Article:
Monday, July 11, 2005

A Black Christmas

A Black Christmas where spending growth is less then inflation is a real possibility. Why? Stagnating housing prices are expanding to a greater amount of bubble markets. By October, price declines will likely arrive in the many markets. It will be increasingly clear that the party is over. Much of the consumer spending has been fueled by home equity loans. The Chicago Tribune writes:

The nation’s store owners, gleefully watching their cash registers whir, are keeping one eye focused on complaints that the housing market is in the midst of a price bubble. Because the real estate market is magically creating trillions of dollars in home equity, borrowing against the old homestead has become a near-obsession.

“But the buying binge could hit the skids when and if housing begins to weaken.” Look no further than Australia for the answer to that. “Australians have all but stopped using their home loans to go shopping. Mortgage equity withdrawal - when people take money out of their home loans to spend - has fallen to almost zero since last year.”

Furthermore, this is noteworthy information reported by a MSNBC Article:

In addition, when the rise value of homes is translated into consumer spending fairly quickly through a well-known "wealth effect." For every dollar of increased value, homeowners spend about 5.5 cents that they otherwise would not have spent, according to one recent study. That translates to $1,100 in spending on a home that rises in value by $20,000.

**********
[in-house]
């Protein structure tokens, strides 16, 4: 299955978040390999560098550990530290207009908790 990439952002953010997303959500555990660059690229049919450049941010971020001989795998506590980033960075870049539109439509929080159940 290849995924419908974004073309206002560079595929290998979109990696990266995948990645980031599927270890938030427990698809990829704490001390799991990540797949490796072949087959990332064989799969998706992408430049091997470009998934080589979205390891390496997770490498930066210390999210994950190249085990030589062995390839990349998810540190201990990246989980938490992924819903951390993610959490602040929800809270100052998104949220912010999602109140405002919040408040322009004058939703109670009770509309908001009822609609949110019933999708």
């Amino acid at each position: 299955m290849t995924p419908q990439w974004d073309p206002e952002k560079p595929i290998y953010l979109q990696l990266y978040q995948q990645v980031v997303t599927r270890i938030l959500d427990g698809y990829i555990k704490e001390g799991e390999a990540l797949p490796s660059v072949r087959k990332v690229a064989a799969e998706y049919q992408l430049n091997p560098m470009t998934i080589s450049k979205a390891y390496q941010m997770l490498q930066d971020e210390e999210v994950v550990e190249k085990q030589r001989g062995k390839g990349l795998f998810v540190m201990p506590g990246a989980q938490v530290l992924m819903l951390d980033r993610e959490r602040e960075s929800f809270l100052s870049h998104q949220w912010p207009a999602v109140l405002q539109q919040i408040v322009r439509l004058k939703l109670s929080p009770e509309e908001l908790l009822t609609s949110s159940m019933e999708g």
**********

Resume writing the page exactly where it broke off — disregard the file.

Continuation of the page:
"You don’t have to have prices fall for the wealth effect to have a bite," said Tornberg, of UCLA. "If houses stop appreciating, then that consumer spending goes away. The very process of prices going flat is sufficient to have a real impact."

There are growing signs that the bubble will be in bursting mode this fall. Given this, consumer spending may fall for this year's Christmas season. It could be the worst Christmas shopping season in many years. A Black Christmas is a real possibility.


  1. "However, I haven't really heard anyone claiming to know when that will happen. "

    I am throwing out a real possibility. I am certainly not convinced it will happen. There is a growing chance that it will happen and thus I raise the possibility.

    "What are the "growing signs" of bubble bursting?"

    1) Stagnating prices in a growing amount of areas (see for more info)
    2) growing amounto of awareness ( more articles and public knowledge)
    3) Increased official acknowdlegment by prominent officials, economicts, other people of power

  2. I remember seeing that MBNA had revised its quarterly earnings estimate downward recently, and before Bank of America bought the company.

    The reason? Apparently people are paying off their credit cards faster in light of all the interest rate hikes, or that was what they told the shareholders, anyway.

    I wonder how this will translate over to the Christmas shopping season as well.